How does Angelou represent resilience in the poem “Still I Rise” and in another poem from the collection And Still I Rise?

In Maya Angelou's collection And Still I Rise, resilience is a central theme that she expresses through imagery and metaphor. Being both a woman and an African American, Angelou's experience of facing oppression and rising above it is prevalent in all of her work.

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Maya Angelou’s poem “Still I Rise,” from the similarly titles collection And Still I Rise, is brimming with images of resilience. Every stanza is an example of the level of resilience she possesses, both as a person of color and as a woman. The poem "Still I Rise," addresses her oppressors directly and inspires readers to focus on her resilience and not on the gaze of the oppressor. She writes:

Does my sexiness upset you?
Does it come as a surprise
That I dance like I've got diamonds
At the meeting of my thighs?
In this stanza, she is proudly owning her sexuality as a woman and takes pride in her body. The implicit assumption she pushes against is that she should be ashamed of her body and the color of her skin. However, she actively rejects the narrative that was written for her and creates her own set of rules.
Out of the huts of history’s shame
I rise
Up from a past that’s rooted in pain
I rise
I'm a black ocean, leaping and wide,
Welling and swelling I bear in the tide.
Angelou acknowledges the ancestral trauma she has inherited but responds to the bleak past with a refrain of "I rise." She refuses to be marginalized and rises above the prejudice, pain, and adversity she has faced. She is "leaving behind nights of terror and fear" to forge a new path for herself—and perhaps for others, too.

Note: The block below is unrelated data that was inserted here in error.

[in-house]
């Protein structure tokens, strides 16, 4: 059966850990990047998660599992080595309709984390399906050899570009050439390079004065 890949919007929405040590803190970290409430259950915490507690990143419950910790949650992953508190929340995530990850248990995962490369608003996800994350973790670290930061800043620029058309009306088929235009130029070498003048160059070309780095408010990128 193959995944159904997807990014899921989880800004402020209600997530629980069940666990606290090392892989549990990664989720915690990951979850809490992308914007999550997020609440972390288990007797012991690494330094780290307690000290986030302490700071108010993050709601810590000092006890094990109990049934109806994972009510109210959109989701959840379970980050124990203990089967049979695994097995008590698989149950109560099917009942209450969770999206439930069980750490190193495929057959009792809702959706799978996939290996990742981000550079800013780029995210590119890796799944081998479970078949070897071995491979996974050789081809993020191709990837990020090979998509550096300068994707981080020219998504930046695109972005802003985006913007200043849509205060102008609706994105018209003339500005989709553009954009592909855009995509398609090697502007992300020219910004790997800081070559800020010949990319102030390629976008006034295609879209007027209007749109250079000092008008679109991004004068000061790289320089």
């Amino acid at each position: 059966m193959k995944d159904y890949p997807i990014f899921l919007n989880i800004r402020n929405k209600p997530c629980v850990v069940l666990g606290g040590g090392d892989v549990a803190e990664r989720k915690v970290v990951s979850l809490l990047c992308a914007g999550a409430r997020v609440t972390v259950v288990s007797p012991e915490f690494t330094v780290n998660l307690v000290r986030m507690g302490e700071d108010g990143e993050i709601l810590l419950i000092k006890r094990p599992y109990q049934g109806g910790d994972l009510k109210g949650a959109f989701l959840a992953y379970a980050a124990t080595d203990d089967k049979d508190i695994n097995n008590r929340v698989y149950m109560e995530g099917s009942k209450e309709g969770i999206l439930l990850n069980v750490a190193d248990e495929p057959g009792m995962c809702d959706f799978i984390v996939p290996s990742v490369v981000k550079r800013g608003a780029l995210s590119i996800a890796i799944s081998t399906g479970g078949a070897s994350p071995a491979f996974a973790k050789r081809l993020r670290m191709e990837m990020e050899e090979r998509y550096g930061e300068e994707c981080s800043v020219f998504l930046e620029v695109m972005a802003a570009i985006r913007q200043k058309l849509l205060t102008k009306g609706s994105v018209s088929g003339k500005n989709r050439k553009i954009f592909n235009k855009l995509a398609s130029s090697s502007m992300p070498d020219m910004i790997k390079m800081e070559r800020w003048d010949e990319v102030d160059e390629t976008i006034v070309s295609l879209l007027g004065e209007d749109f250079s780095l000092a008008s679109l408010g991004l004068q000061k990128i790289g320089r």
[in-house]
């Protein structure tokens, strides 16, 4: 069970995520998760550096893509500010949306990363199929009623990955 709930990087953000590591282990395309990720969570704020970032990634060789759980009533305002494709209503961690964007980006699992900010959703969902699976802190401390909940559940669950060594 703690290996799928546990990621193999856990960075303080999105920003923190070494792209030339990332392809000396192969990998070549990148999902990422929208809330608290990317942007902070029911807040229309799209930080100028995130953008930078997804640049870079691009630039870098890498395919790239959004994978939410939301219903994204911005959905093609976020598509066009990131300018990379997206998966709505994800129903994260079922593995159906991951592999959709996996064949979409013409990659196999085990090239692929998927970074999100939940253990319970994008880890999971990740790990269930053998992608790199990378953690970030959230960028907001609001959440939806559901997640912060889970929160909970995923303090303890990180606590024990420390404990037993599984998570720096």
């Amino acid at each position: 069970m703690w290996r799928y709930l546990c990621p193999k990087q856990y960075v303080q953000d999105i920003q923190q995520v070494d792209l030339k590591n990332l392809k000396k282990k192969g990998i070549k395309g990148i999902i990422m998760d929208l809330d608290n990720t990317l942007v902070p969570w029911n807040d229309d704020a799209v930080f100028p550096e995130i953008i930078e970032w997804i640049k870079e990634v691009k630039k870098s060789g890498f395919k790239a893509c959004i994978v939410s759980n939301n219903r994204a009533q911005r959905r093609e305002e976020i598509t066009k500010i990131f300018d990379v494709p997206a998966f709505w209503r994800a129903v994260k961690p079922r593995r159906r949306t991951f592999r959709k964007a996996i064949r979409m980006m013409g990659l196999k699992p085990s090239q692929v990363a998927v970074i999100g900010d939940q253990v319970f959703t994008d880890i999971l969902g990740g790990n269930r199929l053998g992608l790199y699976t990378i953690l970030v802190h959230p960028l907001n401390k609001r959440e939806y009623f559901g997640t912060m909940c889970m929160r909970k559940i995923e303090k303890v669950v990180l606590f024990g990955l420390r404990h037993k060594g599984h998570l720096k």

The theme of resilience is found in many other poems throughout the collection And Still I Rise, notably in "The Lesson." The poem opens with:
I keep on dying again.
Veins collapse, opening like the
Small fists of sleeping
The imagery of a woman repeatedly dying coupled with the innocence and hope of children paints a vivid metaphor for healing and resilience. She uses "veins" to evoke the suffering of her ancestors and acknowledges that the same blood flows inside of her. But the "opening" is like the "fists of sleeping children," which represents a new hope for the future and a desire to fight for justice. She has a "memory of old tombs" but exclaims "Rotting flesh and worms do / Not convince me against the challenge." She is determined to rise above the horrific treatment her ancestors faced as slaves and the discrimination she has faced as a black woman. Though the odds are perhaps against her, she refuses to forfeit. She closes the poem with "I keep dying, because I love to live." This turn of phrase further illustrates her resilience, as she willingly endures pain and suffering to achieve the sweetness of freedom.

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